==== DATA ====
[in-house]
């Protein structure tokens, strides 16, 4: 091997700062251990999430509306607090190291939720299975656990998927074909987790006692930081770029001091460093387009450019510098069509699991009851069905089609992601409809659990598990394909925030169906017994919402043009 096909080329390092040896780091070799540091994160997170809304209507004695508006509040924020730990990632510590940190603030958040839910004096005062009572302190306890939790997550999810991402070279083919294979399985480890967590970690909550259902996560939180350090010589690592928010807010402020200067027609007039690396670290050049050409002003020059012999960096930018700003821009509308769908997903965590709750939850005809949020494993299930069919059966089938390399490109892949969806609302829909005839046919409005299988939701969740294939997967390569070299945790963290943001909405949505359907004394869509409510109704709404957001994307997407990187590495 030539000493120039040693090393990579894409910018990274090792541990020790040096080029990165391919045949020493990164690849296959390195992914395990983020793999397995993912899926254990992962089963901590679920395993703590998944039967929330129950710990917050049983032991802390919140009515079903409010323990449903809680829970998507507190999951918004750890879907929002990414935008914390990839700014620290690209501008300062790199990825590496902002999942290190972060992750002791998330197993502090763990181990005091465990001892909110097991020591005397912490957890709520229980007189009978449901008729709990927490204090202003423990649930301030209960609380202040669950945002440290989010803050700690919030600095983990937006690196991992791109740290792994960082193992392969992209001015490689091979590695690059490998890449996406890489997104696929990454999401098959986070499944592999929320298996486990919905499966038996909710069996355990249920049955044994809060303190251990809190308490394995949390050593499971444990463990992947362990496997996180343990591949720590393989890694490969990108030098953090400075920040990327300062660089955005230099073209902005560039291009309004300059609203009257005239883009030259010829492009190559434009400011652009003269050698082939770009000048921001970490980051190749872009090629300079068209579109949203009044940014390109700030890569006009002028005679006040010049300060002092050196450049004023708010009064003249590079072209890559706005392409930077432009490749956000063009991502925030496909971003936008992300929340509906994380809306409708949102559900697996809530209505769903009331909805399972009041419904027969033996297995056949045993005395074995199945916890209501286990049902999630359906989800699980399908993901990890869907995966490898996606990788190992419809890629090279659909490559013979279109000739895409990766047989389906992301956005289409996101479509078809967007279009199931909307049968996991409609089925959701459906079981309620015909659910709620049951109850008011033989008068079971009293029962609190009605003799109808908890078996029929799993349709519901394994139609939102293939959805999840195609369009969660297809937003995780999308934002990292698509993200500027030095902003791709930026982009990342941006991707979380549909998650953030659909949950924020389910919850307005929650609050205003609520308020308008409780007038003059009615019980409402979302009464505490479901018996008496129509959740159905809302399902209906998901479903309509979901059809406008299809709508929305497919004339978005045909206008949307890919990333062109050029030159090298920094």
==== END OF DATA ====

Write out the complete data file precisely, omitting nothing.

[in-house]
């Protein structure tokens, strides 16, 4: 091997700062251990999430509306607090190291939720299975656990998927074909987790006692930081770029001091460093387009450019510098069509699991009851069905089609992601409809659990598990394909925030169906017994919402043009 096909080329390092040896780091070799540091994160997170809304209507004695508006509040924020730990990632510590940190603030958040839910004096005062009572302190306890939790997550999810991402070279083919294979399985480890967590970690909550259902996560939180350090010589690592928010807010402020200067027609007039690396670290050049050409002003020059012999960096930018700003821009509308769908997903965590709750939850005809949020494993299930069919059966089938390399490109892949969806609302829909005839046919409005299988939701969740294939997967390569070299945790963290943001909405949505359907004394869509409510109704709404957001994307997407990187590495 030539000493120039040693090393990579894409910018990274090792541990020790040096080029990165391919045949020493990164690849296959390195992914395990983020793999397995993912899926254990992962089963901590679920395993703590998944039967929330129950710990917050049983032991802390919140009515079903409010323990449903809680829970998507507190999951918004750890879907929002990414935008914390990839700014620290690209501008300062790199990825590496902002999942290190972060992750002791998330197993502090763990181990005091465990001892909110097991020591005397912490957890709520229980007189009978449901008729709990927490204090202003423990649930301030209960609380202040669950945002440290989010803050700690919030600095983990937006690196991992791109740290792994960082193992392969992209001015490689091979590695690059490998890449996406890489997104696929990454999401098959986070499944592999929320298996486990919905499966038996909710069996355990249920049955044994809060303190251990809190308490394995949390050593499971444990463990992947362990496997996180343990591949720590393989890694490969990108030098953090400075920040990327300062660089955005230099073209902005560039291009309004300059609203009257005239883009030259010829492009190559434009400011652009003269050698082939770009000048921001970490980051190749872009090629300079068209579109949203009044940014390109700030890569006009002028005679006040010049300060002092050196450049004023708010009064003249590079072209890559706005392409930077432009490749956000063009991502925030496909971003936008992300929340509906994380809306409708949102559900697996809530209505769903009331909805399972009041419904027969033996297995056949045993005395074995199945916890209501286990049902999630359906989800699980399908993901990890869907995966490898996606990788190992419809890629090279659909490559013979279109000739895409990766047989389906992301956005289409996101479509078809967007279009199931909307049968996991409609089925959701459906079981309620015909659910709620049951109850008011033989008068079971009293029962609190009605003799109808908890078996029929799993349709519901394994139609939102293939959805999840195609369009969660297809937003995780999308934002990292698509993200500027030095902003791709930026982009990342941006991707979380549909998650953030659909949950924020389910919850307005929650609050205003609520308020308008409780007038003059009615019980409402979302009464505490479901018996008496129509959740159905809302399902209906998901479903309509979901059809406008299809709508929305497919004339978005045909206008949307890919990333062109050029030159090298920094």